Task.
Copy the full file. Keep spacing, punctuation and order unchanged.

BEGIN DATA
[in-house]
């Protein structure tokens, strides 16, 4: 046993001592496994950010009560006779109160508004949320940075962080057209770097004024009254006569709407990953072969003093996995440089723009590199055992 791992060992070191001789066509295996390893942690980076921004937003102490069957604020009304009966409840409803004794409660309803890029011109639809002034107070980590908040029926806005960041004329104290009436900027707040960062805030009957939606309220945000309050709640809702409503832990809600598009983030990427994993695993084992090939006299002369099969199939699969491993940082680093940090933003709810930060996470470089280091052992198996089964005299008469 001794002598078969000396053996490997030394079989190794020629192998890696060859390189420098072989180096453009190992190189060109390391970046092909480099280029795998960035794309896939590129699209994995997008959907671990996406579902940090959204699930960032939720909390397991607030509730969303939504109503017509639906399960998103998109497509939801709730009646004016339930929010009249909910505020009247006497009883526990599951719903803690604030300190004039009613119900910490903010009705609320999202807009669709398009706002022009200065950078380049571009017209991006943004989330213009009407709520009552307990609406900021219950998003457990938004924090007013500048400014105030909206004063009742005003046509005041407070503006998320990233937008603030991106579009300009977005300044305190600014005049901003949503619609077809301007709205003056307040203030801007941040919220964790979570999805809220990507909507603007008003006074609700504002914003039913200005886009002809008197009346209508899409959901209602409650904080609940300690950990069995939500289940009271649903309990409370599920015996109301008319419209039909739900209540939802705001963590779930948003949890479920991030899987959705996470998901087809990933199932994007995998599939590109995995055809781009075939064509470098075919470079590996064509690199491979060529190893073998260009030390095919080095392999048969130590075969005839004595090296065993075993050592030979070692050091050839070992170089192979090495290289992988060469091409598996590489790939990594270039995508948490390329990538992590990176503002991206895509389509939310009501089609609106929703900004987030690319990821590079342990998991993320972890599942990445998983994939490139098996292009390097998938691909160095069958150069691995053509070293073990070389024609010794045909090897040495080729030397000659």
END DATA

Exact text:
[in-house]
């Protein structure tokens, strides 16, 4: 046993001592496994950010009560006779109160508004949320940075962080057209770097004024009254006569709407990953072969003093996995440089723009590199055992 791992060992070191001789066509295996390893942690980076921004937003102490069957604020009304009966409840409803004794409660309803890029011109639809002034107070980590908040029926806005960041004329104290009436900027707040960062805030009957939606309220945000309050709640809702409503832990809600598009983030990427994993695993084992090939006299002369099969199939699969491993940082680093940090933003709810930060996470470089280091052992198996089964005299008469 001794002598078969000396053996490997030394079989190794020629192998890696060859390189420098072989180096453009190992190189060109390391970046092909480099280029795998960035794309896939590129699209994995997008959907671990996406579902940090959204699930960032939720909390397991607030509730969303939504109503017509639906399960998103998109497509939801709730009646004016339930929010009249909910505020009247006497009883526990599951719903803690604030300190004039009613119900910490903010009705609320999202807009669709398009706002022009200065950078380049571009017209991006943004989330213009009407709520009552307990609406900021219950998003457990938004924090007013500048400014105030909206004063009742005003046509005041407070503006998320990233937008603030991106579009300009977005300044305190600014005049901003949503619609077809301007709205003056307040203030801007941040919220964790979570999805809220990507909507603007008003006074609700504002914003039913200005886009002809008197009346209508899409959901209602409650904080609940300690950990069995939500289940009271649903309990409370599920015996109301008319419209039909739900209540939802705001963590779930948003949890479920991030899987959705996470998901087809990933199932994007995998599939590109995995055809781009075939064509470098075919470079590996064509690199491979060529190893073998260009030390095919080095392999048969130590075969005839004595090296065993075993050592030979070692050091050839070992170089192979090495290289992988060469091409598996590489790939990594270039995508948490390329990538992590990176503002991206895509389509939310009501089609609106929703900004987030690319990821590079342990998991993320972890599942990445998983994939490139098996292009390097998938691909160095069958150069691995053509070293073990070389024609010794045909090897040495080729030397000659």